S: Face the client Squarely

O: Adopt an Open posture

L: Remember that it is possible at times to Lean toward the other.

E: Maintain good Eye contact.

R: Try to be relatively Relaxed or natural in these behaviors.

The first stage also draws strongly on Rogers’ core conditions (empathy, congruence and unconditional positive regard), which must be communicated clearly to the client.

Stage II

Sanders (2002, pp. 74­–75) notes that all the Stage I skills will be needed throughout the helping process, but that at Stage II additional skills will need to be added.

To link and integrate individual issues into themes, the counsellor needs to be able to show deeper understanding and empathy, and to help the client focus on specific issues. When it comes to challenging the client’s views, the counsellor must offer new perspectives, share their own experiences and feelings, and help the client move on.

In the final step of Stage 2, the client needs support to set goals, identifying what they want to achieve. Questioning is important at this stage, encouraging clients to create objectives that are SMART: specific, measurable, achievable, realistic and time-bound.

Stage III

Again, Stage I and II skills are also needed when working at Stage III, and additional skills must be added. The counsellor must support the client to develop and choose action plans, using brainstorming, creative thinking, problem-solving, decision-making and planning (Sanders, 2002, p. 75).

It is also important that the client is facilitated to evaluate possible consequences of action, perhaps by recording events through keeping a diary, evaluating the results of actions, and reviewing the plans that led to them (ibid.).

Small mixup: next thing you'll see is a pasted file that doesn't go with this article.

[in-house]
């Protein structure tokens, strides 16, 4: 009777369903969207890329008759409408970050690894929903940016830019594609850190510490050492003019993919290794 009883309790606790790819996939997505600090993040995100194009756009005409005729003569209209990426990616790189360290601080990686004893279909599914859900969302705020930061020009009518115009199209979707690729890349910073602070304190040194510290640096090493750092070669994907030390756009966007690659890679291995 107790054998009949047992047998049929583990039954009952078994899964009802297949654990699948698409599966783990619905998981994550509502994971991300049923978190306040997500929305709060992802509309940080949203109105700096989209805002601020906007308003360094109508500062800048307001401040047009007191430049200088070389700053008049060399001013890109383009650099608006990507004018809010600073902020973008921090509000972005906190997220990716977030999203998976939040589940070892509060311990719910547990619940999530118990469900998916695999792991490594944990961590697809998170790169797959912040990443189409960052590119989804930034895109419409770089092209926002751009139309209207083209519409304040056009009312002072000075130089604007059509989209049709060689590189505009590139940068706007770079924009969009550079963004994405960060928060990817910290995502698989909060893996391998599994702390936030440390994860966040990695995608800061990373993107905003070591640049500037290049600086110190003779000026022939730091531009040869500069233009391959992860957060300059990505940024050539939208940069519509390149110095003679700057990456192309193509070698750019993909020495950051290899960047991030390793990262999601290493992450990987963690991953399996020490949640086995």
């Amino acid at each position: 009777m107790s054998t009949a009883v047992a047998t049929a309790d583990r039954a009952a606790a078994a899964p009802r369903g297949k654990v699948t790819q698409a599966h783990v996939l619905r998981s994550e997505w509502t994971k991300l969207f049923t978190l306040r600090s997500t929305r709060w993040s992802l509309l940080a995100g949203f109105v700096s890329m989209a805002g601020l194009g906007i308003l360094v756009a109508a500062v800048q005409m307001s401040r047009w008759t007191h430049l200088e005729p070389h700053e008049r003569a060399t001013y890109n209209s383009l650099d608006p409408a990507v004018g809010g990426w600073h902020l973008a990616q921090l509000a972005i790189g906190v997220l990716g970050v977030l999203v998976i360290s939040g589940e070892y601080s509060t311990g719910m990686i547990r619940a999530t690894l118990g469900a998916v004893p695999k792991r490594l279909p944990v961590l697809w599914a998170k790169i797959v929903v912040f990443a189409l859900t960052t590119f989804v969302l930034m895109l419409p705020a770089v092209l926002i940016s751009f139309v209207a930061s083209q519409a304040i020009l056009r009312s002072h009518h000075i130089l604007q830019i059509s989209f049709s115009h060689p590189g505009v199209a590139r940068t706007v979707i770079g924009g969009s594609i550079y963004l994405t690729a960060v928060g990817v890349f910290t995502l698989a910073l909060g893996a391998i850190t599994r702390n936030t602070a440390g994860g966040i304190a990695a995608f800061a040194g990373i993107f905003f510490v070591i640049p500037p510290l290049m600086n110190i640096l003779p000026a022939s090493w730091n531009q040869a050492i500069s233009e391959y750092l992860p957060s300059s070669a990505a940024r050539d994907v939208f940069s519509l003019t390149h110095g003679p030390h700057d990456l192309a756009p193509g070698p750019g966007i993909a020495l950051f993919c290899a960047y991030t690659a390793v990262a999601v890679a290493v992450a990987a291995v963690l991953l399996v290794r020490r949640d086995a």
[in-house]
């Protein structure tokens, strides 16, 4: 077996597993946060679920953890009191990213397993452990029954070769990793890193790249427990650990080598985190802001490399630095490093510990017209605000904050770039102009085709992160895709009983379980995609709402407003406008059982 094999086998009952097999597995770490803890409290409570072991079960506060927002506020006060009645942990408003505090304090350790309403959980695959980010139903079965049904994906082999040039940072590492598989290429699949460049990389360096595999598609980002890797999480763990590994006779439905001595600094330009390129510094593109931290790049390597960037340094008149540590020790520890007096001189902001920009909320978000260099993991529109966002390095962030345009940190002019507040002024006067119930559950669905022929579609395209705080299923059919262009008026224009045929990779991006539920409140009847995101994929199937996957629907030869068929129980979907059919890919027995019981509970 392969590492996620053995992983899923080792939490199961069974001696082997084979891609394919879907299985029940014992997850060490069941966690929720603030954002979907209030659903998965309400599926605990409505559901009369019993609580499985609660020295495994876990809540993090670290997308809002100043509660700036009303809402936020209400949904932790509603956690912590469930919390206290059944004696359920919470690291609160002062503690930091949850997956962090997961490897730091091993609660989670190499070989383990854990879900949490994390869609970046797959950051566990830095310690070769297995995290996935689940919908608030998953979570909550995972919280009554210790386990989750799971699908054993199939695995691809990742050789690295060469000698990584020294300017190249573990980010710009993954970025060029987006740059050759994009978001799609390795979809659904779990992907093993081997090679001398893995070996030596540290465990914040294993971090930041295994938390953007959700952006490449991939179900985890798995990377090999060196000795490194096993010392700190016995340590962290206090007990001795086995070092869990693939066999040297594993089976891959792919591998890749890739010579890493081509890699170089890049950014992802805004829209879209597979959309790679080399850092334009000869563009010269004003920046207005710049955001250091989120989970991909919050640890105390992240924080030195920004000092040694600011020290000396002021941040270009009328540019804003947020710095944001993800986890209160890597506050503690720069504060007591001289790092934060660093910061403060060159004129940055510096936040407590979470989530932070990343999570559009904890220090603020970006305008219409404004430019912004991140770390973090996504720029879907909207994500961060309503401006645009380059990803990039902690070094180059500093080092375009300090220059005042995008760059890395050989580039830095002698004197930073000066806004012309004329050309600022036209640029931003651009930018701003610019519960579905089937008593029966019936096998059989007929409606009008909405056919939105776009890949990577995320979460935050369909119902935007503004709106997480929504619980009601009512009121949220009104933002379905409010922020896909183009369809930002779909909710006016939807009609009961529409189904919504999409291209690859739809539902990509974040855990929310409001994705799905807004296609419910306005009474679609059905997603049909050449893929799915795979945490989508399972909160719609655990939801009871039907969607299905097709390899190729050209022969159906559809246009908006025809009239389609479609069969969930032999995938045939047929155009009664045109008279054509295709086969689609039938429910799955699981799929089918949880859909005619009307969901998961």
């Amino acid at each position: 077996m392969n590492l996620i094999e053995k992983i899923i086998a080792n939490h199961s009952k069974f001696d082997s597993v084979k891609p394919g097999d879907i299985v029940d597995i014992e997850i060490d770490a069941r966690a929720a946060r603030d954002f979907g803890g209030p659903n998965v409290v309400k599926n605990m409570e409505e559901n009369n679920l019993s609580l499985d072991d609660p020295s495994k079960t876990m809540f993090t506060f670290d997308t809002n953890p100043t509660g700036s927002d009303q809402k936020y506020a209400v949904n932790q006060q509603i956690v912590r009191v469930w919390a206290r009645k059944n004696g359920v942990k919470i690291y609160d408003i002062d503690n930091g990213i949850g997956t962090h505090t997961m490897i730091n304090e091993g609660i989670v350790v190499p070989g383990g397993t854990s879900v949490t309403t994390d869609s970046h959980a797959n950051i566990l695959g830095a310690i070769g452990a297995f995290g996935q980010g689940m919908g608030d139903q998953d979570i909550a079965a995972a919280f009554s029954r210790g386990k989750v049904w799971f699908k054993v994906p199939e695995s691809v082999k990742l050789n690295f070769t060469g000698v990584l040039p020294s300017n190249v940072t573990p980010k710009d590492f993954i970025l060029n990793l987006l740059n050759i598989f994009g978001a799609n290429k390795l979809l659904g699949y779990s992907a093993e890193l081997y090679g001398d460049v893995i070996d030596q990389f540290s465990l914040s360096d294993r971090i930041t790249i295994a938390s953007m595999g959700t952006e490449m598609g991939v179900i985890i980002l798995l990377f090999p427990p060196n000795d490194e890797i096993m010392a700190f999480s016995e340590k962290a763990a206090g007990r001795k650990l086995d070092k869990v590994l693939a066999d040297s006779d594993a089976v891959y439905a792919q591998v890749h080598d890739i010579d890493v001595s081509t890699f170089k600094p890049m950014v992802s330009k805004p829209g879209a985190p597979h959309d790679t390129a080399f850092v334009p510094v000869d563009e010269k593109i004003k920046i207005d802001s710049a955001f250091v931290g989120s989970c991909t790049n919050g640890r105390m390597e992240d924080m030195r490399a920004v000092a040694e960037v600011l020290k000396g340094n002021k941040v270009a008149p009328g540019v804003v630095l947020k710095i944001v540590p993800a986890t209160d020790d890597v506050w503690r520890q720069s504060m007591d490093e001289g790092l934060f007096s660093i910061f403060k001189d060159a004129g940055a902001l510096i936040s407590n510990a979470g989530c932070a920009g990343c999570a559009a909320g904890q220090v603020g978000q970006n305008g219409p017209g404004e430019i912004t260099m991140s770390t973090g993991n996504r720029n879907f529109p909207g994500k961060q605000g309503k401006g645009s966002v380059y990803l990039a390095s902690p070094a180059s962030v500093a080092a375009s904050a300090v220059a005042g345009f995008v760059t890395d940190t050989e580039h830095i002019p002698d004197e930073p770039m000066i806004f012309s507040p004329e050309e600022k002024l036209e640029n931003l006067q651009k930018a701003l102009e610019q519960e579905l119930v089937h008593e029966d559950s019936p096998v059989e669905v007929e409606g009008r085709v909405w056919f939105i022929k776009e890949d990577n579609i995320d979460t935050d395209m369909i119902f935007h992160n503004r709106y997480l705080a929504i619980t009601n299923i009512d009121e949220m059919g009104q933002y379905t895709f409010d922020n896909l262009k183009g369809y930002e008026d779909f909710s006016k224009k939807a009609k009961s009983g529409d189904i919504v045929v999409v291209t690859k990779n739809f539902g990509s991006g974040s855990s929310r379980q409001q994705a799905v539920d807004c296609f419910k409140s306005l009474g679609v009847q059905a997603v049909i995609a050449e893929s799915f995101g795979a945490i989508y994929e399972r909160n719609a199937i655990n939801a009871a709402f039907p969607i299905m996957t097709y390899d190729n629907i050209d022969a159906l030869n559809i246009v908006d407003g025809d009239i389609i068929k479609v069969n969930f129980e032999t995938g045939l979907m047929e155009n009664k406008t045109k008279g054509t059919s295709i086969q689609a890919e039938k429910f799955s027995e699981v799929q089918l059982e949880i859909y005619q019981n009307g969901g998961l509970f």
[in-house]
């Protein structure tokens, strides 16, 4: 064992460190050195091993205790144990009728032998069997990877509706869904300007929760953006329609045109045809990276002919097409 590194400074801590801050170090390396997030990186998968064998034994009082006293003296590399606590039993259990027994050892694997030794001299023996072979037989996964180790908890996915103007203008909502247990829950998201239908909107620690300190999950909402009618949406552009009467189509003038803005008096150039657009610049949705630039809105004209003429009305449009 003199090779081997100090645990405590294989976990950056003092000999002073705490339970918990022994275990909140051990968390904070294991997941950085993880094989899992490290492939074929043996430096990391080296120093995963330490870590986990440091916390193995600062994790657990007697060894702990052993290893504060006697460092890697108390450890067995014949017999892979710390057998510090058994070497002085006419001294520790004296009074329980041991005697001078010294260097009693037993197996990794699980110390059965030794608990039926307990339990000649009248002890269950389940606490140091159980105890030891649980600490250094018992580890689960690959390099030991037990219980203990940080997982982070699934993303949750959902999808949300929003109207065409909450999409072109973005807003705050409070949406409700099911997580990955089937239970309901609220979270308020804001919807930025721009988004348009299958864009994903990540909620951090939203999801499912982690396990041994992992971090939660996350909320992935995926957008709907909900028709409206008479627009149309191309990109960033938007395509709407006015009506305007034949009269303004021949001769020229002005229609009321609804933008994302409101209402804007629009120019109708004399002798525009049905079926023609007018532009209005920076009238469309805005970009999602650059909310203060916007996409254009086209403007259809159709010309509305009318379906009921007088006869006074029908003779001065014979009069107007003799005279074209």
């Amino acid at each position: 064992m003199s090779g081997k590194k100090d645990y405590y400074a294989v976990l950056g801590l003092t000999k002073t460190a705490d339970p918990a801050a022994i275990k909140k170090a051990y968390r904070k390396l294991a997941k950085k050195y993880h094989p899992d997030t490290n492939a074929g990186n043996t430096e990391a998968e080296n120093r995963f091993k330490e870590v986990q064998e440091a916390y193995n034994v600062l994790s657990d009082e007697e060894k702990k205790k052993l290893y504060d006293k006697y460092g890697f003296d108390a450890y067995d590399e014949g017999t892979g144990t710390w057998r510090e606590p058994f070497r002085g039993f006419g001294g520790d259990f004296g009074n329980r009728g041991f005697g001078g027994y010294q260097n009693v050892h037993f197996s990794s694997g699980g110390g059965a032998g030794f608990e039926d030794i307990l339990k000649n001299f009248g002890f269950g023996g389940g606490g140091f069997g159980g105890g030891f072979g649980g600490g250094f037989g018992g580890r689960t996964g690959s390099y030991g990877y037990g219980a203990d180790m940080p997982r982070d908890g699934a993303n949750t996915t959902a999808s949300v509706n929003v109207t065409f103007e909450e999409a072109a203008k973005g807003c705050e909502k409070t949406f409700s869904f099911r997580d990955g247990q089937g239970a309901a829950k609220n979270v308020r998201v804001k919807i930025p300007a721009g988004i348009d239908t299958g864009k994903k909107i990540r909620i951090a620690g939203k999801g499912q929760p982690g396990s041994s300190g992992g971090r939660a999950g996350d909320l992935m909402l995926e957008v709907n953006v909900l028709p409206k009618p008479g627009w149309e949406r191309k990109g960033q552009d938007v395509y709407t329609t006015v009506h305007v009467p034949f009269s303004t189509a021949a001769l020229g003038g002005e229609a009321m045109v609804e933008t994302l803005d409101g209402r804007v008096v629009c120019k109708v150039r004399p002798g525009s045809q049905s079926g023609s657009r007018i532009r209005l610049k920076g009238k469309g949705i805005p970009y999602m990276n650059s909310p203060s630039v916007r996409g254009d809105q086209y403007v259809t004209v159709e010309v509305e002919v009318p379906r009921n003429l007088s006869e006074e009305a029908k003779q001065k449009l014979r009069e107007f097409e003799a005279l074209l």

Criticisms of the Skilled Helper Approach

Ashencaen Crabtree and Baba (2001) assert that all Western counselling modalities focus on the individual, and their needs and goals. They argue that in some cultures, people see themselves less as an individual and more as a member of the wider community, prioritising its collective needs over their own.

Indeed, Egan himself writes: ‘Inevitably, the helper’s personal culture interacts with the client’s, for better or for worse (2002, p. 45).

Egan’s approach has also been criticised for its assumption that clients can communicate verbally – though it could also be argued that the process Egan describes can be combined with creative approaches, so eliciting the information needed through, for example, artwork.

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The Skilled Helper Approach


Ashencaen Crabtree, S. and Baba, I. (2001) Islamic perspectives in social work education: Implications for teaching and practice. Social Work Education, 20, 4, 469–481.

Egan, G. (2002). The Skilled Helper: A Problem-Management and Opportunity-Development Approach to Helping. Pacific Grove, California: Brooks/Cole.

Feltham, C. and Dryden, W. (1993). Dictionary of Counselling. London: Whurr.

Sanders, P. (2002). First Steps in Counselling: A students’ companion for basic introductory courses. 3rd ed. Ross-on-Wye: PCCS Books.

Sanders, P. ed. (2012). The Tribes of the Person-Centred Nation. 2nd ed. Ross-on-Wye: PCCS Books.


Resource created: 1 March 2022